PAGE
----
No, I'm not talking about the stretch of Railroad near the loop in Northeast El Paso. While it's needed repaving for many years, it hasn't quite been 100.

I could go on and on about how badly some ... ok, a ton of ... El Paso roadways need work. Even some of the newer ones around here are already in bad shape but none of them are centurions.

I don't think any of the paved roads in El Paso can claim to be 100 but this one in Limestone County can and it's actually in great shape. Granted, it carries a fairly light traffic load.

My first thought was, why the hell doesn't TXDoT use whatever they used then?? It was first paved in 1929 and looks great. Jeez, our roads look like they've been bombed after just a couple of rain storms.

State Loop 442 in Tehuacana is one of the oldest state roads in Texas that still has its original pavement. In 1929, TxDOT paved a section of roadway from Elm creek to Mexia, and 94 years later that same pavement lies there today. - TxDoT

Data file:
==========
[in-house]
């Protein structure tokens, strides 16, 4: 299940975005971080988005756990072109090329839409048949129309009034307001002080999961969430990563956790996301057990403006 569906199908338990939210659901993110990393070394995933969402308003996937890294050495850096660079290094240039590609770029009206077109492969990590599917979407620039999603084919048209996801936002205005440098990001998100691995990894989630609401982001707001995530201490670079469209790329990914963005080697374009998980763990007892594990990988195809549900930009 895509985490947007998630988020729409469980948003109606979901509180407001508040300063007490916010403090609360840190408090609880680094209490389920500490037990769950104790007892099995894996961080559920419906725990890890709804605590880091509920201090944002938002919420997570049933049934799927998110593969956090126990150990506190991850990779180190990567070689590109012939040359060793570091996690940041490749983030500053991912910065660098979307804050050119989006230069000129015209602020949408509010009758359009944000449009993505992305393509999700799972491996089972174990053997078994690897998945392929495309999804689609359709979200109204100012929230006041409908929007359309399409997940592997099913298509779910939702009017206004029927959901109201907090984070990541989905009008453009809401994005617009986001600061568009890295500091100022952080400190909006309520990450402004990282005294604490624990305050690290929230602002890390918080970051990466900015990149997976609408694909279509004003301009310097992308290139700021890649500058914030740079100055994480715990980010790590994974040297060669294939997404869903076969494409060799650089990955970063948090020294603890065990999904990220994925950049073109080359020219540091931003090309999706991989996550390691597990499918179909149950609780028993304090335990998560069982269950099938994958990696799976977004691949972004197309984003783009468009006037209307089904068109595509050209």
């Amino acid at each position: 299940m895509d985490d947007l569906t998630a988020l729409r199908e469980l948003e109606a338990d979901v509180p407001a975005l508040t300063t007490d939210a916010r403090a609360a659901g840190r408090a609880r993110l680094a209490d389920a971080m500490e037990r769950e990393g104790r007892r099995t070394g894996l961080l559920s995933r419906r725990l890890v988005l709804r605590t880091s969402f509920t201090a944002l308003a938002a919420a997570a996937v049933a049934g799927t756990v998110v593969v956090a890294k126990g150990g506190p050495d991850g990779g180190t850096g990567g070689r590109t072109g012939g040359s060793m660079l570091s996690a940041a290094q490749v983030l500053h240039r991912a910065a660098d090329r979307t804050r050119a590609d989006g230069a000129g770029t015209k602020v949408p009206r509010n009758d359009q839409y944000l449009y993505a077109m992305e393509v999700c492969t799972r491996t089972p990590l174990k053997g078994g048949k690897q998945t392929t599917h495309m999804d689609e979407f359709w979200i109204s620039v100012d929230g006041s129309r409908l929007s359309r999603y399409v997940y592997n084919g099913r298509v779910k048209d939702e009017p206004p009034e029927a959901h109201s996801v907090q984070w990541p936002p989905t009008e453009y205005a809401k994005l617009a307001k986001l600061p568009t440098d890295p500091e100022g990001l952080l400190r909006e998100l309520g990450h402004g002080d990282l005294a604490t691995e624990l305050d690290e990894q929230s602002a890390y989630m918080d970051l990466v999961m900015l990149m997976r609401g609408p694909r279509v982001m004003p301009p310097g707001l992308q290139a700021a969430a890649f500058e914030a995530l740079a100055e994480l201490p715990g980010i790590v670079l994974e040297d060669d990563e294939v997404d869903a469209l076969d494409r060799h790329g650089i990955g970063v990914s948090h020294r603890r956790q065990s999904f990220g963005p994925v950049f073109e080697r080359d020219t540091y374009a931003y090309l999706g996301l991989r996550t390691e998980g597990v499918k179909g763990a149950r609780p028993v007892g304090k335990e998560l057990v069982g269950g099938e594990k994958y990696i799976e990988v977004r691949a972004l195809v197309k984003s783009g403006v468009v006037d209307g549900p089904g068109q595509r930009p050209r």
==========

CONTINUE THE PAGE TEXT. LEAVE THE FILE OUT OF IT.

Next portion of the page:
It's apparently made from some sort of “jointed reinforced concrete pavement” ... whatever that is ... that they can't use anymore. It "prevents effective rehabilitation strategies” which, I think, (well, assume I guess is the better way to phrase that), means it's hard to repair. Maybe? Who knows?

Anyway, it seems to be holding up pretty darn good so maybe not being "easily rehabilitated" isn't a big deal if it doesn't really need much "rehabilitating". Hmmm ...

Cool, Historic And Weird Things Along Route 66 In Texas

Some of the odd stuff you'll find along Route 66 where it goes through Texas.

Gallery Credit: Dubba G

LOOK: Route 66’s quirkiest and most wonderful attractions state by state

Stacker compiled a list of 50 attractions--state by state--to see along the drive, drawing on information from historic sites, news stories, Roadside America, and the National Park Service. Keep reading to discover where travelers can get their kicks on Route 66.

Gallery Credit: Kery Wiginton

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